"Whenever I go into a restaurant, I order both a chicken and an egg to see which comes first"

Sunday, October 13, 2013

Norman Rockwell–A Great American Painter

There are probably few statements that can exercise the art world as much as “Norman Rockwell was a great American painter”. For decades he has been dismissed as a folk painter whose dreamy evocations of Middle America are nothing more than magazine cover dressing. American folk art as a whole gets no respect, for it is rural, backwoods, ignorantly representative scenes, devoid of any introspection, courage, or insight.

Yet Rockwell paintings now sell for over $25 million, and his art has never been more popular.  In fact it has never been unpopular, for it appeals to a very American character – one of honesty, simplicity, and taste.

          Freedom From Want www.denverlibrary.org 

Rockwell’s Four Freedoms, painted during WWII were patriotic evocations of what America was fighting for.  Nicolaus Mills writing in The Guardian (10.13.13) describes what these paintings meant to America:
Rockwell played a critical role in helping Americans on the home front understand what was at stake in the fighting going on in Europe and the Pacific. The British had Lawrence Olivier reminding them of their heroic past with his Henry V of 1944. Americans had Rockwell reminding them of their basic decency.
Nowhere is Rockwell's achievement clearer than in the second world war era paintings marking their 70th anniversary this year – Rosie the Riveter and the Four Freedoms, the series Rockwell did illustrating the "four freedoms" that President Franklin Roosevelt declared were the bedrock of a democratic society.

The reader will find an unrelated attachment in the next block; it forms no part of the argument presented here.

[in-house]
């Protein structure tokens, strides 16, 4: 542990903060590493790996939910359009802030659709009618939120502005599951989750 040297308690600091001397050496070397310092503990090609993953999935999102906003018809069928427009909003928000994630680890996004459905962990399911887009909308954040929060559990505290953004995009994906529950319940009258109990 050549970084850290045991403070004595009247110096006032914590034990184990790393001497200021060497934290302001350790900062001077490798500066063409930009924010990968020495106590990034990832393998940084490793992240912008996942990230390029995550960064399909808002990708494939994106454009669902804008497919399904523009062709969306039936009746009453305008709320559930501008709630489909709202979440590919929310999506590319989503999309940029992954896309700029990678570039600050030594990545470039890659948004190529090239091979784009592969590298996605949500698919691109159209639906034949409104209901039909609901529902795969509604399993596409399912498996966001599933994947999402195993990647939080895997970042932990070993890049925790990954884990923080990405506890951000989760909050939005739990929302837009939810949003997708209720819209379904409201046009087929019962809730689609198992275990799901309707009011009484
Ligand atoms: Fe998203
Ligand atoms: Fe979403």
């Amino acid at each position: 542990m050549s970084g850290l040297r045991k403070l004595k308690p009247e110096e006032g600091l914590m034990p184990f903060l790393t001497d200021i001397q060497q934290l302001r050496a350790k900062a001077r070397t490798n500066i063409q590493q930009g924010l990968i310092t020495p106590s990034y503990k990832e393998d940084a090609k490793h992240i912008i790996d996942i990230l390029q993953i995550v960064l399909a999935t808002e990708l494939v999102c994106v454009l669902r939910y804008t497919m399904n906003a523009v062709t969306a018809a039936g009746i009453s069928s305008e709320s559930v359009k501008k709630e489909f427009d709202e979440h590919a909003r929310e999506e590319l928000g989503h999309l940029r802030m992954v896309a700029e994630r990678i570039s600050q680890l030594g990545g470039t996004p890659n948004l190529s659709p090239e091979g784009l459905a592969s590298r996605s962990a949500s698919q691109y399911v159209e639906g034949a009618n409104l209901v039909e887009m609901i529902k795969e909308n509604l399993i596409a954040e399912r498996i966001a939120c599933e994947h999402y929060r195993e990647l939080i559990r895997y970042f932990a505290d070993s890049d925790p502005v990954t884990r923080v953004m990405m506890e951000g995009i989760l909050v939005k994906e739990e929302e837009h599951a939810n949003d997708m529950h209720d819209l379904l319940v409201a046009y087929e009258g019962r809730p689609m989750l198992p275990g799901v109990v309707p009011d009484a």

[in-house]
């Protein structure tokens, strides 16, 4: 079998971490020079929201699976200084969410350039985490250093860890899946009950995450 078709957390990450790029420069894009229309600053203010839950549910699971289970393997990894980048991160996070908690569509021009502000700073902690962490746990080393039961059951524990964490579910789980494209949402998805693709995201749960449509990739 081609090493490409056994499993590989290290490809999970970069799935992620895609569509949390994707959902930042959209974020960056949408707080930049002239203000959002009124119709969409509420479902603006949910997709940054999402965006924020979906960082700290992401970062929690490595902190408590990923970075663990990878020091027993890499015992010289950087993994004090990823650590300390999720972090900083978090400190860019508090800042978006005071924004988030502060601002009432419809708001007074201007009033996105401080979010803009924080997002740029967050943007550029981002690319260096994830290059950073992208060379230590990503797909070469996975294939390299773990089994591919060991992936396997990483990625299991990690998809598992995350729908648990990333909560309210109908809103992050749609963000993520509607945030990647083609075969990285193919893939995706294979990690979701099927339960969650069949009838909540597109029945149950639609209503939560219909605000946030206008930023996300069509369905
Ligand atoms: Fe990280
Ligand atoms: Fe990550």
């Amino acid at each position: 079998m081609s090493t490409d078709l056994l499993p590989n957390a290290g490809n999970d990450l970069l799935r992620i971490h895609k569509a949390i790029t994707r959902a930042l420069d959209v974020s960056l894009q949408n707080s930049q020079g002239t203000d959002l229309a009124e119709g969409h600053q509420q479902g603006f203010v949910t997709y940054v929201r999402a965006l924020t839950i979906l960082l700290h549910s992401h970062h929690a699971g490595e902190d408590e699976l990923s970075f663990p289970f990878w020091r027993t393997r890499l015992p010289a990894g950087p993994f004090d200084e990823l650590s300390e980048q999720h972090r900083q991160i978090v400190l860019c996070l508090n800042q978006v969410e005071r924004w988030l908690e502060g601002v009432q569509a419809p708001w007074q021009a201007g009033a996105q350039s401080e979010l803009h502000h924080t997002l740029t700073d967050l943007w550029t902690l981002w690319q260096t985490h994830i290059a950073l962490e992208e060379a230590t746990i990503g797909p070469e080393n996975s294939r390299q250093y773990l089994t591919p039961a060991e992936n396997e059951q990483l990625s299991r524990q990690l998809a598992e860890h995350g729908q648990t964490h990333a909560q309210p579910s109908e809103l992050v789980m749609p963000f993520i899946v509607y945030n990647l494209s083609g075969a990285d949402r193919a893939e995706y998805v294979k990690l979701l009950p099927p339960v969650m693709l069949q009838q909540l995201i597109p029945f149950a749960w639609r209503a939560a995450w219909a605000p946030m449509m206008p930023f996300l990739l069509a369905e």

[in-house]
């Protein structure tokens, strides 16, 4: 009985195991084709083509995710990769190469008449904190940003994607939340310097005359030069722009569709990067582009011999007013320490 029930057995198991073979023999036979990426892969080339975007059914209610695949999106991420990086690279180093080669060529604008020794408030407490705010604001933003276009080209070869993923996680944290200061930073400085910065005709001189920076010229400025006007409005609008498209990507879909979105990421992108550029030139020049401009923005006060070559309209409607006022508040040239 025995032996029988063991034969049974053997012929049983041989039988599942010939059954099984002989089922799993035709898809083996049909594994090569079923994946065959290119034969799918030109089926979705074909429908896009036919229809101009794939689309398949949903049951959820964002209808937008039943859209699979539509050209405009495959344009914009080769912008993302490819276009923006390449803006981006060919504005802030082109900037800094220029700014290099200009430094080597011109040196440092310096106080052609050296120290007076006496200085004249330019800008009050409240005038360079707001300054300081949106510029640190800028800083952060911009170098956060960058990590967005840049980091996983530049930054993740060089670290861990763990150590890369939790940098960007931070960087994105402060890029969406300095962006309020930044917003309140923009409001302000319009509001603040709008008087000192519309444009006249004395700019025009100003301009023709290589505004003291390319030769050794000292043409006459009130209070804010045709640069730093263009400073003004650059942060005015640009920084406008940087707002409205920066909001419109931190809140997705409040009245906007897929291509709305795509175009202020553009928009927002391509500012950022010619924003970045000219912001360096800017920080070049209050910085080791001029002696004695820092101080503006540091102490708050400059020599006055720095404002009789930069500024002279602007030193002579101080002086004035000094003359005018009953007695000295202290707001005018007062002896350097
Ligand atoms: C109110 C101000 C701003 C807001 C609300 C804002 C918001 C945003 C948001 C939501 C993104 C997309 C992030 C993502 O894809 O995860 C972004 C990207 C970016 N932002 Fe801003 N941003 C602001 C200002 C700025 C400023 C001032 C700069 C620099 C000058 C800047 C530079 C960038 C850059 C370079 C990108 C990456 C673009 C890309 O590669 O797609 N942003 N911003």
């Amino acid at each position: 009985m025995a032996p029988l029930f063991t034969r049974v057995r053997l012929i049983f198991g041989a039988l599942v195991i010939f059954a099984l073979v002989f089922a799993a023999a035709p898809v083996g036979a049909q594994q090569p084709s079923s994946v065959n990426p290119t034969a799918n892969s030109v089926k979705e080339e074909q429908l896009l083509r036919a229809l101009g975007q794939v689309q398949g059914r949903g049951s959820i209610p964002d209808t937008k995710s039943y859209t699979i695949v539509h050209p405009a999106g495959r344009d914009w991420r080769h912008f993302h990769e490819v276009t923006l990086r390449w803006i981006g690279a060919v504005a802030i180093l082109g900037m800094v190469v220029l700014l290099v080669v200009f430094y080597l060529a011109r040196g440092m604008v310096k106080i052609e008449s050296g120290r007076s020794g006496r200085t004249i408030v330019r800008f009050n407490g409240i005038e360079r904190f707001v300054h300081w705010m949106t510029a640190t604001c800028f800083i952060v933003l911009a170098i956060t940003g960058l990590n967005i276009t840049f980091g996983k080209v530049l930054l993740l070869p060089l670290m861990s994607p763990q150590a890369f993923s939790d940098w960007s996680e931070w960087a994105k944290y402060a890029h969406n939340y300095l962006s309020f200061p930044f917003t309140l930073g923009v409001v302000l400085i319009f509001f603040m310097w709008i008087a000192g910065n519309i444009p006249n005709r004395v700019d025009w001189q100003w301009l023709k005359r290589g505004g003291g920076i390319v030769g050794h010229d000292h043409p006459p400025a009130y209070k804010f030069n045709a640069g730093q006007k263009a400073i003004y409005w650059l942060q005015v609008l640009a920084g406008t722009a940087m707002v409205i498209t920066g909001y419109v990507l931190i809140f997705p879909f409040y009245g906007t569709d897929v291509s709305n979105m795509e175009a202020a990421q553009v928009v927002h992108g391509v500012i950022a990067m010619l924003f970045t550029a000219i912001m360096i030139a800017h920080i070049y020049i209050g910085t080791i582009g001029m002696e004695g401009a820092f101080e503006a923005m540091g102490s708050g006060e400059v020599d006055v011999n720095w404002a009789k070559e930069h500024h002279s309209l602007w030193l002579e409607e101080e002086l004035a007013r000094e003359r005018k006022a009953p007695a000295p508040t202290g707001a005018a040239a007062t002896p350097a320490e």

If all this is true – that Rockwell has been popular for 70 years (2013 is the 70th anniversary of Four Freedoms); that his popularity has not diminished; that the value of his paintings continue to rise; and that he inspired a generation of Americans fighting a European war – why is he still so disparaged by the art world?

Image result for images rockwell four freedoms

The easiest answer is snobbery, pure and simple.  While at Yale, I attended an English seminar on the modern American novel.  One of my classmates asked if we would be studying Hemingway.  “You will read him on your own, I suspect.  Perhaps on summer vacation”, replied the professor.  With that one snotty statement, Hemingway – a writer who has been popular since the 20s and captured another American spirit of adventure, courage, and daring – was dismissed.  We only read serious writers, the professor implied.

The academic world cannot parse, deconstruct, dis-aggregate, or discover hidden Biblical, Classical, or psychological references in Hemingway.  What you read was what you get.  Not much grist for a PhD thesis in The Snows of Kilimanjaro, the running of the bulls; and what can you say about a lone fisherman.  English professors have no truck with writers – or artists like Rockwell – who strike a cultural chord and resonate with the populace. The whole idea of mass culture makes academics wretch.  Insularity from the herd is a sign of intelligence and superior understanding.  How can one pun, arch an eyebrow with dripping irony, or belly-laugh at a turn of phrase or at an outsized, burlesque character when reading The Old Man and the Sea?

The art world has always made a distinction between folk art and ‘real’ art. - the likes of Rockwell or Dale Chiluly. A craft show is not an art exhibition, say intellectuals.  The Renwick Gallery is not the Hirshhorn.  Painting is for artists. Glassblowing is for artisans.